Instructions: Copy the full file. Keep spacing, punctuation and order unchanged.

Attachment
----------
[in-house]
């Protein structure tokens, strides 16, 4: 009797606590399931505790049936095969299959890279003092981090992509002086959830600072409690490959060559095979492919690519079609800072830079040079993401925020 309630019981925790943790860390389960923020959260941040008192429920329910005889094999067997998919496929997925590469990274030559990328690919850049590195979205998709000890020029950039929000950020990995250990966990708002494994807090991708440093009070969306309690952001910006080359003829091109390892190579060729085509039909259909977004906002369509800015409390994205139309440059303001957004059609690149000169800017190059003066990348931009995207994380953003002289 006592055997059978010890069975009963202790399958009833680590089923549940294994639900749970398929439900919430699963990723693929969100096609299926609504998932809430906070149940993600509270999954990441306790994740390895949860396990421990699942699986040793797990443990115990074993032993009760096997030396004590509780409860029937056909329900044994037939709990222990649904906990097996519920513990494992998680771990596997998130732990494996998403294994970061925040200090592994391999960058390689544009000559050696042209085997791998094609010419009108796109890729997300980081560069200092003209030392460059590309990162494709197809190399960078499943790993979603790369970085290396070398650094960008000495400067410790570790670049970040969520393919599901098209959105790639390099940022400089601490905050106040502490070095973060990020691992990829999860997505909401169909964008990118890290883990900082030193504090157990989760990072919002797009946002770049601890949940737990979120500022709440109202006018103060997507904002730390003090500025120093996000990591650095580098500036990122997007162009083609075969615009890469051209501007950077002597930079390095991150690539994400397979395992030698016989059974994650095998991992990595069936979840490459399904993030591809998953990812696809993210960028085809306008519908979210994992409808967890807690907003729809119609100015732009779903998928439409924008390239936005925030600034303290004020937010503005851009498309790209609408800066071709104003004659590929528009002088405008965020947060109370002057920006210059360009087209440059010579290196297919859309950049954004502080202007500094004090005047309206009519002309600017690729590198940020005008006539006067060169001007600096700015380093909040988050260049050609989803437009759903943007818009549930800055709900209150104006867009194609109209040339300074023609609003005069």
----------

[in-house]
């Protein structure tokens, strides 16, 4: 009797606590399931505790049936095969299959890279003092981090992509002086959830600072409690490959060559095979492919690519079609800072830079040079993401925020 309630019981925790943790860390389960923020959260941040008192429920329910005889094999067997998919496929997925590469990274030559990328690919850049590195979205998709000890020029950039929000950020990995250990966990708002494994807090991708440093009070969306309690952001910006080359003829091109390892190579060729085509039909259909977004906002369509800015409390994205139309440059303001957004059609690149000169800017190059003066990348931009995207994380953003002289 006592055997059978010890069975009963202790399958009833680590089923549940294994639900749970398929439900919430699963990723693929969100096609299926609504998932809430906070149940993600509270999954990441306790994740390895949860396990421990699942699986040793797990443990115990074993032993009760096997030396004590509780409860029937056909329900044994037939709990222990649904906990097996519920513990494992998680771990596997998130732990494996998403294994970061925040200090592994391999960058390689544009000559050696042209085997791998094609010419009108796109890729997300980081560069200092003209030392460059590309990162494709197809190399960078499943790993979603790369970085290396070398650094960008000495400067410790570790670049970040969520393919599901098209959105790639390099940022400089601490905050106040502490070095973060990020691992990829999860997505909401169909964008990118890290883990900082030193504090157990989760990072919002797009946002770049601890949940737990979120500022709440109202006018103060997507904002730390003090500025120093996000990591650095580098500036990122997007162009083609075969615009890469051209501007950077002597930079390095991150690539994400397979395992030698016989059974994650095998991992990595069936979840490459399904993030591809998953990812696809993210960028085809306008519908979210994992409808967890807690907003729809119609100015732009779903998928439409924008390239936005925030600034303290004020937010503005851009498309790209609408800066071709104003004659590929528009002088405008965020947060109370002057920006210059360009087209440059010579290196297919859309950049954004502080202007500094004090005047309206009519002309600017690729590198940020005008006539006067060169001007600096700015380093909040988050260049050609989803437009759903943007818009549930800055709900209150104006867009194609109209040339300074023609609003005069």